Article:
Did that mean she was no longer in charge of her emotions? No. Did that mean she would act irrationally, impulsively, just because needs and desires had pried their way back into her life? No. Did that mean she would hide in her room, afraid to face a man? A most definite no.

She was only afraid because she had yet to test herself, Natasha thought, moving toward her closet. So tonight she would have dinner with the persistent Dr. Kimball, prove to herself that she was strong and perfectly capable of resisting a fleeting attraction, then get back to normal.

Natasha frowned at her wardrobe. With a restless move of her shoulders she pulled out a deep blue cocktail dress with a jeweled belt. Not that she was dressing for him. He was really irrelevant. It was one of her favorite dresses, Natasha thought as she stripped off her robe, and she rarely had the opportunity to wear anything but work clothes.

He knocked at precisely seven twenty-eight. Natasha detested herself for anxiously watching the clock. She had reapplied her lipstick twice, checked and rechecked the contents of her purse and fervently wished that she had delayed taking her stand.

She was acting like a teenager, Natasha told herself as she walked to the door. It was only dinner, the first and last dinner she intended to share with him. And he was only a man, she added, pulling the door open.

An outrageously attractive man.

He looked wonderful, was all she could think, with his hair swept back from his face, and that half smile in his eyes. It had never occurred to her that a man could be gut-wrenchingly sexy in a suit and a tie.

“Hi.” He held out another red rose.

Natasha nearly sighed. It was a pity the smoke-gray suit didn’t make him seem more professorial. Giving in a little, she tapped the blossom against her cheek. “It wasn’t the roses that changed my mind.”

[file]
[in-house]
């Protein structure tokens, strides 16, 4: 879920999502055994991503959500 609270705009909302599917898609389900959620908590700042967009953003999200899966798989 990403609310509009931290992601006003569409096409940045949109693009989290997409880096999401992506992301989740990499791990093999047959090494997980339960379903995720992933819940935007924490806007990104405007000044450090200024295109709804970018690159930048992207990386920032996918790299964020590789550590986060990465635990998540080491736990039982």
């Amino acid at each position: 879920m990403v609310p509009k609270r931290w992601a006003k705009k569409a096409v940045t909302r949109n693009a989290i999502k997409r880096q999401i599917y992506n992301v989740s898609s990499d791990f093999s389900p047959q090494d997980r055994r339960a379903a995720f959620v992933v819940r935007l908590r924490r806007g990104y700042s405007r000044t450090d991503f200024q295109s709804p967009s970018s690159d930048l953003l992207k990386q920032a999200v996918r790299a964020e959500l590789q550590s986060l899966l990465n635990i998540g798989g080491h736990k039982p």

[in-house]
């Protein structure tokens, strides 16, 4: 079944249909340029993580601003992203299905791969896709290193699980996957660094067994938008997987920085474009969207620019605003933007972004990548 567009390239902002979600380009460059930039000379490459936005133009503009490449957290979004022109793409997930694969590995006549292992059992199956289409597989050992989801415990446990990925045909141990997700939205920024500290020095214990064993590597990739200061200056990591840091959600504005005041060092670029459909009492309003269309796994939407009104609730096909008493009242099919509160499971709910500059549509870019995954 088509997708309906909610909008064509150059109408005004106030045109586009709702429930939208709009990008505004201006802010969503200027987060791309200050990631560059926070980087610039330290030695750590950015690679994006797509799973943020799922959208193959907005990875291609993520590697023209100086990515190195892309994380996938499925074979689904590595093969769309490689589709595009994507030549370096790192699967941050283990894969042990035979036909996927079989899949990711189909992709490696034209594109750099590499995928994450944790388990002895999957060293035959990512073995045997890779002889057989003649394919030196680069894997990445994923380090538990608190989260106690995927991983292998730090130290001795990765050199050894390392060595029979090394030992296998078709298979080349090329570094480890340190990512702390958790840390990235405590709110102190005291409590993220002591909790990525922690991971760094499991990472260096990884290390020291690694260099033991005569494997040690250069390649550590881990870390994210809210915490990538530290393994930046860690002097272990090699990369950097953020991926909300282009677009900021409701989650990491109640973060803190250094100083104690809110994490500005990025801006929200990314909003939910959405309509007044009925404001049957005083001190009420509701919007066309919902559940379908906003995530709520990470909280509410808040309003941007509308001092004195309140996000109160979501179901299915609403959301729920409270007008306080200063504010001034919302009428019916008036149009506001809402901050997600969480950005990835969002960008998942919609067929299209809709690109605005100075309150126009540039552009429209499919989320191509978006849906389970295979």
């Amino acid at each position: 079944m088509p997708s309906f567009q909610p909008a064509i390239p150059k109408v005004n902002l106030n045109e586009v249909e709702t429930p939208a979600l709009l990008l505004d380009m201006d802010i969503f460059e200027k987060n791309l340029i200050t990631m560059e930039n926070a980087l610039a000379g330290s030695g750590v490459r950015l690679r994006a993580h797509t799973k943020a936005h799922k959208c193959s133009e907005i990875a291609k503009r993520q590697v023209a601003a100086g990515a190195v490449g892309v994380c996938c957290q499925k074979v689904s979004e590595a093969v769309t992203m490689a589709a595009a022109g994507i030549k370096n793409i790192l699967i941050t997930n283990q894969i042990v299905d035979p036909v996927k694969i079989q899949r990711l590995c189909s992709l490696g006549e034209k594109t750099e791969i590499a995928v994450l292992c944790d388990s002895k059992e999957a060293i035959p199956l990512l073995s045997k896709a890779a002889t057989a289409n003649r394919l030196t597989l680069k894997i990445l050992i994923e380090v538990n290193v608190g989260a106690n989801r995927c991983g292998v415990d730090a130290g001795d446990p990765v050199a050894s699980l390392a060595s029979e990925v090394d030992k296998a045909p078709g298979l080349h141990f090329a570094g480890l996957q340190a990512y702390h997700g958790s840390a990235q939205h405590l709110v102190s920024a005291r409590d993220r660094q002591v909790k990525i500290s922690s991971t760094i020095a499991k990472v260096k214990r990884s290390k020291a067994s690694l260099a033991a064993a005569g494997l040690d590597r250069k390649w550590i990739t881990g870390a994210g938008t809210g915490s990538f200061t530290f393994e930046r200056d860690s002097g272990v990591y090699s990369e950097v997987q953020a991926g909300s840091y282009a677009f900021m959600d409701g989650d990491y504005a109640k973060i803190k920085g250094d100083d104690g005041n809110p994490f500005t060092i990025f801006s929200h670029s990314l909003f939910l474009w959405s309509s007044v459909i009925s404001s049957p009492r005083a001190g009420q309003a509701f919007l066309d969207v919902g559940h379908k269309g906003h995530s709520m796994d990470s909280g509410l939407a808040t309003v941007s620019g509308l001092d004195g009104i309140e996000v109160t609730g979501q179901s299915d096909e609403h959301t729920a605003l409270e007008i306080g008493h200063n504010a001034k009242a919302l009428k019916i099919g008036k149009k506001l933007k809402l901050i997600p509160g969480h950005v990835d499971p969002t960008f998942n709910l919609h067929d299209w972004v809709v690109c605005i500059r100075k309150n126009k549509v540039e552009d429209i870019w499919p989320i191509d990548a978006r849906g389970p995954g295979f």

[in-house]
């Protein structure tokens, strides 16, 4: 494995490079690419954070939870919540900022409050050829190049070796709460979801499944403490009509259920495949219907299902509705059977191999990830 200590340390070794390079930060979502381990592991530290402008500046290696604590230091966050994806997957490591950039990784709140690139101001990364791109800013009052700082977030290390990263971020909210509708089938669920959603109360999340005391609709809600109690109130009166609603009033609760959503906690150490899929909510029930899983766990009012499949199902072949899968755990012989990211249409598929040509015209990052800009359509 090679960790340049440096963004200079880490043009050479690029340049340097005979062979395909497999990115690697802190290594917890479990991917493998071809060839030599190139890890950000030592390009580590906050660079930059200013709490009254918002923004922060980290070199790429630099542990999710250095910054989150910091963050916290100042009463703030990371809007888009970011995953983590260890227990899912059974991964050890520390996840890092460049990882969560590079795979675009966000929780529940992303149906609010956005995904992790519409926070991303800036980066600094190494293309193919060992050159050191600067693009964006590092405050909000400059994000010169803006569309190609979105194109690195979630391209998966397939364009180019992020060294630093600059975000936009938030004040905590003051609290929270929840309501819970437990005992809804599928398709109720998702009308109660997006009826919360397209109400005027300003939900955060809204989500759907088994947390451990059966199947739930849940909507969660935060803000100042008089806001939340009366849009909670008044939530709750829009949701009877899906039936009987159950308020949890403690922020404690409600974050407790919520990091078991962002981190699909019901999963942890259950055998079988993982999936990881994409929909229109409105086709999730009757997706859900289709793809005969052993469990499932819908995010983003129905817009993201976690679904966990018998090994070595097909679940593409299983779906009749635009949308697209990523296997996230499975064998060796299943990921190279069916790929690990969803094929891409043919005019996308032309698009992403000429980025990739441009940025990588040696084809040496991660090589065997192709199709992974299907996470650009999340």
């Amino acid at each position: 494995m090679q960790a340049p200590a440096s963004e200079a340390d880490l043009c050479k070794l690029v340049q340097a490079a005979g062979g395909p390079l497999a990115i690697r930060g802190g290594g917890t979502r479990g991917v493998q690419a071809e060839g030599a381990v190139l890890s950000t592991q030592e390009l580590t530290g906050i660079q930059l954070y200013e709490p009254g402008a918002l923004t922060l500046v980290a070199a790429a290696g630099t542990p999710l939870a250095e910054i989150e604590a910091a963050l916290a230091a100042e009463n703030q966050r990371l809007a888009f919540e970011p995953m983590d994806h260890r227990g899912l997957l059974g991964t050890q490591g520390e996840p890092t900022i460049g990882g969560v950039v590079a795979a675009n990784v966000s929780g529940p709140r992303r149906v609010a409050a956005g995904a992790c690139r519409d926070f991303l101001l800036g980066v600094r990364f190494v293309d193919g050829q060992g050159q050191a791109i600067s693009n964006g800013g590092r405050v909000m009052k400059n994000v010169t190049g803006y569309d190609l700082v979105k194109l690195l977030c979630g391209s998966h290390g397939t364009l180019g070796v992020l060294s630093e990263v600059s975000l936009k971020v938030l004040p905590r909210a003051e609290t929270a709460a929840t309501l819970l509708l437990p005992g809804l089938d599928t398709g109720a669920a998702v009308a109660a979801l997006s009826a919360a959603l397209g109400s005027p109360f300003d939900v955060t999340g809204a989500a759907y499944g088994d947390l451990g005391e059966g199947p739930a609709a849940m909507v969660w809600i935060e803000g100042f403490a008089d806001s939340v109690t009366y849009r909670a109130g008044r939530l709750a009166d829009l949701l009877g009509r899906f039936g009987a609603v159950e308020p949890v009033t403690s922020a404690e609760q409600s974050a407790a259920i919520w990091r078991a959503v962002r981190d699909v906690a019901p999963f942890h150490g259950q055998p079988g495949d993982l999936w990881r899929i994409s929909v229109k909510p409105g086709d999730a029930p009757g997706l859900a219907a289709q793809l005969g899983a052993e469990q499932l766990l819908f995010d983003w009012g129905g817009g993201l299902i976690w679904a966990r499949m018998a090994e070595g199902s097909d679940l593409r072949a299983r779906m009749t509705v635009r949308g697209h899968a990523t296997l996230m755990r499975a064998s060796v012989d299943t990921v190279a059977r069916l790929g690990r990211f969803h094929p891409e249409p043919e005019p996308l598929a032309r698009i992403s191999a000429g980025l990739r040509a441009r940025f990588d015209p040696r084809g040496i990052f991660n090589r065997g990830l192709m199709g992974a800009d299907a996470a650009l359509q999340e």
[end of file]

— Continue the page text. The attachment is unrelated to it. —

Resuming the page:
“About what?”

“About having dinner with you.” She stepped back, deciding that she had no choice but to let him in while she put the flower into water.

He smiled then, fully, and exasperated her by looking charming and cocky at the same time. “What did?”

“I’m hungry.” She set her short velvet jacket on the arm of the sofa. “I’ll put this in water. You can sit if you like.”

She wasn’t going to give him an inch, Spence thought as he watched her walk away. Oddly enough, that only made her more interesting. He took a deep breath, shaking his head. Incredible. Just when he was convinced that nothing smelled sexier than soap, she put something on that made him think of midnight and weeping violins.

Deciding that he was safer thinking of something else, he studied the room. She preferred vivid colors, he mused, noting the emerald and teal slashes of the pillows on a sapphire-blue couch. There was a huge brass urn beside it, stuffed with silky peacock feathers. Candles of varying sizes and shades were set around the room so that it smelled, romantically, of vanilla and jasmine and gardenia. A shelf in the corner was crammed with books that ran the gamut from popular fiction to classic literature by way of home improvements for the novice.